About The Author:
"Roger, The Wine Guy" is Roger Yazell, CWS. He is a member of the International Wine Guild and has had a long time admiration of wine. After careers in broadcasting, advertising and marketing account management, he explored his love of wine in hospitality, wholesale and retail sales. The intent of Roger's Grapevine is to share stories, history and information that will add to the reader's love, enjoyment and appreciation of wine and sake'.
Questions, requests for topics and comments are always welcome via email: email@example.com.
(Note: The Wine Guy is currently undergoing chemotherapy and this blog will be on hiatus for the duration and into a recovery period. The Wine Guy is planning to celebrate his recovery with a trip to the two wine producing regions in Argentina and that should provide for some interesting new blogs. Meanwhile please enjoy the archives and feel free to email in the interim.)
Wednesday, July 14, 2010
Try a Rose'
It’s summer and by all accounts, it’s going to be a hot one across the country. (It’s always a hot one in The Wine Guy’s Arizona home….we think we’ve cooled off when the daily high gets below 105!)
Summer is a time when many wine drinkers switch to rose’.
Rose’ refers to wines which are not fully red but have enough of a color tinge to them to make them clearly not a white either. The color in a rose’ can range from a very pale orange to nearly purple dependent on the grapes utilized and how the rose is produced.
There are three principal methods of producing rose’:
Here simply blending red and white varietals creates the effect. It is a practice now less accepted by most, but not all, major producers. It is most commonly utilized in the production of some sparkling rose’ wines.
Saignee (or “bleeding the vat”):
Here the rose’ is produced by removing some of the pink juice from the must in the early stages of maceration. This early juice is then fermented into a rose wine. It is believed this practice may have been developed by some wine makers principally to enrich and enhance the color and concentration of the later red wine. Regardless of intent, it also results in the production of some good rose’ wine.
This method focuses on the intentional limitation of skin contact time in maceration in order to produce a lighter color and tannin content in wine produced from red grapes. This is the preferred method for producing most fine dry roses and the most common rose’ method utilized.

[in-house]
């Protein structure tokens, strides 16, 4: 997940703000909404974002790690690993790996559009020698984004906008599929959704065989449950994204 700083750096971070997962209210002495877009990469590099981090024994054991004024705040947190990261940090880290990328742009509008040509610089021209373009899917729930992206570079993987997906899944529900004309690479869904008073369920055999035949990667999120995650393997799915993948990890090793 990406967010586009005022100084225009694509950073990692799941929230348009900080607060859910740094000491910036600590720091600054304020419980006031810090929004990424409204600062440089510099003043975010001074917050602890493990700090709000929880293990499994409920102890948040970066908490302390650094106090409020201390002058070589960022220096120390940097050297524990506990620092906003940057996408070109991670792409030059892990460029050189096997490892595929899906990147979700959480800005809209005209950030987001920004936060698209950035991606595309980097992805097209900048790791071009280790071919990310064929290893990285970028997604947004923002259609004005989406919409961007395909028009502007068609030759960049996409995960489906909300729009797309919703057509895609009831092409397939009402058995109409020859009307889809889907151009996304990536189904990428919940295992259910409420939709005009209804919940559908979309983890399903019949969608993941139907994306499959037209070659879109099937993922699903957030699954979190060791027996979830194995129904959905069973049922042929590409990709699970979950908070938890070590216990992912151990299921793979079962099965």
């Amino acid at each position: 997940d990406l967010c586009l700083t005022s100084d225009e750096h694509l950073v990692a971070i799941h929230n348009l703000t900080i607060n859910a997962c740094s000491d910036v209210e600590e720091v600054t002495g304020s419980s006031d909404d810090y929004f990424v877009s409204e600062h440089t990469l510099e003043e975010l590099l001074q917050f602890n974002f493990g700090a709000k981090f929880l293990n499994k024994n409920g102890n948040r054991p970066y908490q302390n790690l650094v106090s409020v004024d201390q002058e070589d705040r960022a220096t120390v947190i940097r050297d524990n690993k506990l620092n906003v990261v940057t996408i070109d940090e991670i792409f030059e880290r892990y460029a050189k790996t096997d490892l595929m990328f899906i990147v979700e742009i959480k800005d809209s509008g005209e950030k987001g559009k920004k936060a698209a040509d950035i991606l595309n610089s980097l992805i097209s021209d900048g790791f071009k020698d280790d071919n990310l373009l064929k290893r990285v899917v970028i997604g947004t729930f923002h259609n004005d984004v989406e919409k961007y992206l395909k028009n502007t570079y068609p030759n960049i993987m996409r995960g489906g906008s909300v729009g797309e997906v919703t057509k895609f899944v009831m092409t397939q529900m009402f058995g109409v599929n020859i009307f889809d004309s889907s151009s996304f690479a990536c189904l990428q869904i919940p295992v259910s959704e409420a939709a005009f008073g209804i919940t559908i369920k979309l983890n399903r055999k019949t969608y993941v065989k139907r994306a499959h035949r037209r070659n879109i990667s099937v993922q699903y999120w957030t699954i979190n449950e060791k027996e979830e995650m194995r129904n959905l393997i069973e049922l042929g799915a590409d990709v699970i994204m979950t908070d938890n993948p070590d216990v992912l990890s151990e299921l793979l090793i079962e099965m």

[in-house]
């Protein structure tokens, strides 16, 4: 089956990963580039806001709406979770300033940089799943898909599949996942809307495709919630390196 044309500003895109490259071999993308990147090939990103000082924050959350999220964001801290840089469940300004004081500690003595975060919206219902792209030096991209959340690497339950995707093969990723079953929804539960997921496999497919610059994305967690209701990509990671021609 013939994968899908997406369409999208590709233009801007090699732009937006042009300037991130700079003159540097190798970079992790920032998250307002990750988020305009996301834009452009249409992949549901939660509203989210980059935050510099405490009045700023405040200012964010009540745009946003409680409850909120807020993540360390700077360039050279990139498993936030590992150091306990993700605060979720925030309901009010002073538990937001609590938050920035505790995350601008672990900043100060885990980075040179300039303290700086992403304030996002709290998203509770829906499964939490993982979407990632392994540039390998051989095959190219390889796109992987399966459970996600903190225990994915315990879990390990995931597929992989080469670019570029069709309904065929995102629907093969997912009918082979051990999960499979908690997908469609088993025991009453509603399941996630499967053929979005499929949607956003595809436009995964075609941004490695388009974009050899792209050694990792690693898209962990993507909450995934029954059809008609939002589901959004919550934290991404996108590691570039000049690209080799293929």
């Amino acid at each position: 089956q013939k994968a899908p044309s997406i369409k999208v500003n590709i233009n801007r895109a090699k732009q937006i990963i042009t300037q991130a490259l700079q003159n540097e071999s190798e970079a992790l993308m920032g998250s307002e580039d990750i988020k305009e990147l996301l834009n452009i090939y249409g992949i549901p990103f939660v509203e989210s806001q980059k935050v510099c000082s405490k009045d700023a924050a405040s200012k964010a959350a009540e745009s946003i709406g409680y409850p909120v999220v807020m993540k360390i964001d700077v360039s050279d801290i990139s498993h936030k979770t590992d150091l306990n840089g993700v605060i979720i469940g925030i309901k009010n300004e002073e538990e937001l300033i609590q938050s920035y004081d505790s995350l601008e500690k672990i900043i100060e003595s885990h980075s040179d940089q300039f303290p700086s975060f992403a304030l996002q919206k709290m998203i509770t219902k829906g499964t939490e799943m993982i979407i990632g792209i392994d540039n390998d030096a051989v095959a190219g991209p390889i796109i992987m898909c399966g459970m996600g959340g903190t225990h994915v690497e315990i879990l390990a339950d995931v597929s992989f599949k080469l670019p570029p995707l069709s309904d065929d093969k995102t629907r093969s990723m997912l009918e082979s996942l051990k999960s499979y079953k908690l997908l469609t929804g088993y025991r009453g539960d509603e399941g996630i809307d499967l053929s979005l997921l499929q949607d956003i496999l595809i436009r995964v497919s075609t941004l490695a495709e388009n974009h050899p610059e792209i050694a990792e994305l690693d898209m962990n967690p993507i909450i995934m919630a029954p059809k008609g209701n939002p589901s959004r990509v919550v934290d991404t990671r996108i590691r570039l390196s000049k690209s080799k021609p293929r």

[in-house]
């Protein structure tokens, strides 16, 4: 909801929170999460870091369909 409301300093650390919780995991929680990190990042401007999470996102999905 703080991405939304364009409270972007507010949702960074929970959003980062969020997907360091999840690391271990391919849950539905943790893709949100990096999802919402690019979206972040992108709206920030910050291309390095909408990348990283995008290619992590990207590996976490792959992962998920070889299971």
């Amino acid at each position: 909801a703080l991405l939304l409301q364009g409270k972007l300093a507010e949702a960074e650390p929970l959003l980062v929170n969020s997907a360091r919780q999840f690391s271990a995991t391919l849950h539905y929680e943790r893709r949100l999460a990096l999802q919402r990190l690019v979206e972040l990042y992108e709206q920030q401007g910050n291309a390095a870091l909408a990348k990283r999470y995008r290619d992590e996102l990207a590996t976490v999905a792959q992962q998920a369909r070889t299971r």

Overall, rose’s are noted for their lightness and crispness and are generally simpler than their heavier-weight counterparts made from the same grapes. This has led to their popularity as summer wines. They are generally very affordable, as well. However, you can find rose’s in nearly all price ranges, including some knockout sparkling rose’s from the Champagne region of France that hit the market at $500 per bottle or more.
One of America’s old favorites is Lancer’s Rose from Portugal (it dates back to 1944). Many boomers will attest to Lancer’s as having been one of their first wines. It is produced with red grapes that are totally separated from their skins. Fresh red grape juice and yeast is later added and additional fermentation takes place. A final round of adding grape juice occurs just before bottling to adjust sweetness.
One of America’s current favorites, White Zinfandel, is actually a relative newcomer to the world of rose’s and occurred by accident in the 70’s at a winery in California. In the process of creating a rose’ of Zinfandel, the fermentation of the wine became “stuck” due to the yeast dying off before all the sugar was fermented into alcohol. The resultant wine was bottled anyway and the rest, as they say, is history. The term “blush” came into popularity a short time later when a Mill Creek Vineyards winemaker created a Cabernet Sauvignon that was pink in color and slightly sweet. Not wanting to call the wine “white Cabernet Sauvignon, the winery took seriously a joking suggestion from wine writer Jerry Mead and called the wine a “Blush” for its blushing pink color.